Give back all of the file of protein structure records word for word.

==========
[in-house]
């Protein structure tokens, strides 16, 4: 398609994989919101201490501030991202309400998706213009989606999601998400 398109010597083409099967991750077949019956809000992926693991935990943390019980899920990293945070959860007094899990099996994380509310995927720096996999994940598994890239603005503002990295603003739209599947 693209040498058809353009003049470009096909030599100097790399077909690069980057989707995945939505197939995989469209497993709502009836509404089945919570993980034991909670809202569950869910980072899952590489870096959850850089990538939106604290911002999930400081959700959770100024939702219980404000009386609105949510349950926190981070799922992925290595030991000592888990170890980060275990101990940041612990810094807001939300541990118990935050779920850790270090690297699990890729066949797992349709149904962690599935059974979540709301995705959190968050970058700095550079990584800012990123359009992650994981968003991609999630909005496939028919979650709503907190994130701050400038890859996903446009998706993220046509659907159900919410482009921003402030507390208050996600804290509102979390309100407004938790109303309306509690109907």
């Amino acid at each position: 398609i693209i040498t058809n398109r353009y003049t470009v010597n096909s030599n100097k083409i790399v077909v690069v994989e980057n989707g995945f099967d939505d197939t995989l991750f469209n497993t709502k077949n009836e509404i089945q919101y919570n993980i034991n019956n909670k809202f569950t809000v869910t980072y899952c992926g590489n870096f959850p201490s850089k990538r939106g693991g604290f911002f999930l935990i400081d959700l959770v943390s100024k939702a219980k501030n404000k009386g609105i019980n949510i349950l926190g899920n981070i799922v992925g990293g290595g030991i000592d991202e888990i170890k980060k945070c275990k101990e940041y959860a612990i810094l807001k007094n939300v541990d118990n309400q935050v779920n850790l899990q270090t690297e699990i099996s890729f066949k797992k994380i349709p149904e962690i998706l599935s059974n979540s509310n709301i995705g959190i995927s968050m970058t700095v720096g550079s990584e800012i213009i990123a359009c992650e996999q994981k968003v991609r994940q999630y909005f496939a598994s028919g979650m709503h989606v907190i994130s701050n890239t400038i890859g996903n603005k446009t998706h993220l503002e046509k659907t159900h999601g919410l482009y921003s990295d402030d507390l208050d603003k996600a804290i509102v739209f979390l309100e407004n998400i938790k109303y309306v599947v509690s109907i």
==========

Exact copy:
[in-house]
């Protein structure tokens, strides 16, 4: 398609994989919101201490501030991202309400998706213009989606999601998400 398109010597083409099967991750077949019956809000992926693991935990943390019980899920990293945070959860007094899990099996994380509310995927720096996999994940598994890239603005503002990295603003739209599947 693209040498058809353009003049470009096909030599100097790399077909690069980057989707995945939505197939995989469209497993709502009836509404089945919570993980034991909670809202569950869910980072899952590489870096959850850089990538939106604290911002999930400081959700959770100024939702219980404000009386609105949510349950926190981070799922992925290595030991000592888990170890980060275990101990940041612990810094807001939300541990118990935050779920850790270090690297699990890729066949797992349709149904962690599935059974979540709301995705959190968050970058700095550079990584800012990123359009992650994981968003991609999630909005496939028919979650709503907190994130701050400038890859996903446009998706993220046509659907159900919410482009921003402030507390208050996600804290509102979390309100407004938790109303309306509690109907």
């Amino acid at each position: 398609i693209i040498t058809n398109r353009y003049t470009v010597n096909s030599n100097k083409i790399v077909v690069v994989e980057n989707g995945f099967d939505d197939t995989l991750f469209n497993t709502k077949n009836e509404i089945q919101y919570n993980i034991n019956n909670k809202f569950t809000v869910t980072y899952c992926g590489n870096f959850p201490s850089k990538r939106g693991g604290f911002f999930l935990i400081d959700l959770v943390s100024k939702a219980k501030n404000k009386g609105i019980n949510i349950l926190g899920n981070i799922v992925g990293g290595g030991i000592d991202e888990i170890k980060k945070c275990k101990e940041y959860a612990i810094l807001k007094n939300v541990d118990n309400q935050v779920n850790l899990q270090t690297e699990i099996s890729f066949k797992k994380i349709p149904e962690i998706l599935s059974n979540s509310n709301i995705g959190i995927s968050m970058t700095v720096g550079s990584e800012i213009i990123a359009c992650e996999q994981k968003v991609r994940q999630y909005f496939a598994s028919g979650m709503h989606v907190i994130s701050n890239t400038i890859g996903n603005k446009t998706h993220l503002e046509k659907t159900h999601g919410l482009y921003s990295d402030d507390l208050d603003k996600a804290i509102v739209f979390l309100e407004n998400i938790k109303y309306v599947v509690s109907i």